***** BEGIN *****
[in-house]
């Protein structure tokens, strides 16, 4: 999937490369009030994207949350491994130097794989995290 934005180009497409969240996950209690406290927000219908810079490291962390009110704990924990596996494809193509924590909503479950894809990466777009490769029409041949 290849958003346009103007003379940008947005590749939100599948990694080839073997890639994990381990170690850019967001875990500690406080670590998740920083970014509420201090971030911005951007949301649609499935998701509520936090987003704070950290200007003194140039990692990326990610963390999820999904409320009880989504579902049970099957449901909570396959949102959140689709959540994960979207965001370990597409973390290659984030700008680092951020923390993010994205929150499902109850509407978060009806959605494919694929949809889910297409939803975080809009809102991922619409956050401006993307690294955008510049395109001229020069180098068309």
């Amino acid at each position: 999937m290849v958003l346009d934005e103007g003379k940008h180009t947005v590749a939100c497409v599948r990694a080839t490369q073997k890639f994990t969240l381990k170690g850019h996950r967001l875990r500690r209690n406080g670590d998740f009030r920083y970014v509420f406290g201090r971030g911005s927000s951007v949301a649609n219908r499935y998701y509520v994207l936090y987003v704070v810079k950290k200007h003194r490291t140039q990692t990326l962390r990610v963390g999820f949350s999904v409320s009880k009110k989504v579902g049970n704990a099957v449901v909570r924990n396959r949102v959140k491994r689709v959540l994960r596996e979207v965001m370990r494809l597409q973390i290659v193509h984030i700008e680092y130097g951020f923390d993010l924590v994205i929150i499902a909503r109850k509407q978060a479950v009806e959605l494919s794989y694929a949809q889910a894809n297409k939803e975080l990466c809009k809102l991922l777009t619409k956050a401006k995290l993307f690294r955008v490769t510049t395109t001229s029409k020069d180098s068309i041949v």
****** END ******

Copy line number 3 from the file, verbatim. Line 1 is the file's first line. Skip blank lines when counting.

């Amino acid at each position: 999937m290849v958003l346009d934005e103007g003379k940008h180009t947005v590749a939100c497409v599948r990694a080839t490369q073997k890639f994990t969240l381990k170690g850019h996950r967001l875990r500690r209690n406080g670590d998740f009030r920083y970014v509420f406290g201090r971030g911005s927000s951007v949301a649609n219908r499935y998701y509520v994207l936090y987003v704070v810079k950290k200007h003194r490291t140039q990692t990326l962390r990610v963390g999820f949350s999904v409320s009880k009110k989504v579902g049970n704990a099957v449901v909570r924990n396959r949102v959140k491994r689709v959540l994960r596996e979207v965001m370990r494809l597409q973390i290659v193509h984030i700008e680092y130097g951020f923390d993010l924590v994205i929150i499902a909503r109850k509407q978060a479950v009806e959605l494919s794989y694929a949809q889910a894809n297409k939803e975080l990466c809009k809102l991922l777009t619409k956050a401006k995290l993307f690294r955008v490769t510049t395109t001229s029409k020069d180098s068309i041949v």